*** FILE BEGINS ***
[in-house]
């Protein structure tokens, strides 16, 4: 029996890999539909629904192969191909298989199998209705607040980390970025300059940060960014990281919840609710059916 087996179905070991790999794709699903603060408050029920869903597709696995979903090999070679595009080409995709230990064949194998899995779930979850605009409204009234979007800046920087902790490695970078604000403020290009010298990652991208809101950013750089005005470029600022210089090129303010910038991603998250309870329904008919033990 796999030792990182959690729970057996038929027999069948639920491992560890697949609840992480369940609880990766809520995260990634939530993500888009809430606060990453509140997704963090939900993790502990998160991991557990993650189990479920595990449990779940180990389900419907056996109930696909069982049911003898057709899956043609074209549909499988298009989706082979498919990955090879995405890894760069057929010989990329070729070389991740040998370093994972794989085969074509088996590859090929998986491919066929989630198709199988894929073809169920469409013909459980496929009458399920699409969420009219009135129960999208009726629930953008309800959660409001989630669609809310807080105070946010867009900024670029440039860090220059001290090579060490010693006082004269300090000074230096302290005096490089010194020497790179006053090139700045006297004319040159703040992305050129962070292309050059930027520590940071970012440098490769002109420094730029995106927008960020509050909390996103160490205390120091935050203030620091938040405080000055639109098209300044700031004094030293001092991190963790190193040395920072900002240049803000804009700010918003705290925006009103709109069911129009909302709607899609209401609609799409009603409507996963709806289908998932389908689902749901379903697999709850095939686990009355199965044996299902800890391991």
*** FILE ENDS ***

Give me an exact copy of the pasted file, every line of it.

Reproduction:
[in-house]
């Protein structure tokens, strides 16, 4: 029996890999539909629904192969191909298989199998209705607040980390970025300059940060960014990281919840609710059916 087996179905070991790999794709699903603060408050029920869903597709696995979903090999070679595009080409995709230990064949194998899995779930979850605009409204009234979007800046920087902790490695970078604000403020290009010298990652991208809101950013750089005005470029600022210089090129303010910038991603998250309870329904008919033990 796999030792990182959690729970057996038929027999069948639920491992560890697949609840992480369940609880990766809520995260990634939530993500888009809430606060990453509140997704963090939900993790502990998160991991557990993650189990479920595990449990779940180990389900419907056996109930696909069982049911003898057709899956043609074209549909499988298009989706082979498919990955090879995405890894760069057929010989990329070729070389991740040998370093994972794989085969074509088996590859090929998986491919066929989630198709199988894929073809169920469409013909459980496929009458399920699409969420009219009135129960999208009726629930953008309800959660409001989630669609809310807080105070946010867009900024670029440039860090220059001290090579060490010693006082004269300090000074230096302290005096490089010194020497790179006053090139700045006297004319040159703040992305050129962070292309050059930027520590940071970012440098490769002109420094730029995106927008960020509050909390996103160490205390120091935050203030620091938040405080000055639109098209300044700031004094030293001092991190963790190193040395920072900002240049803000804009700010918003705290925006009103709109069911129009909302709607899609209401609609799409009603409507996963709806289908998932389908689902749901379903697999709850095939686990009355199965044996299902800890391991």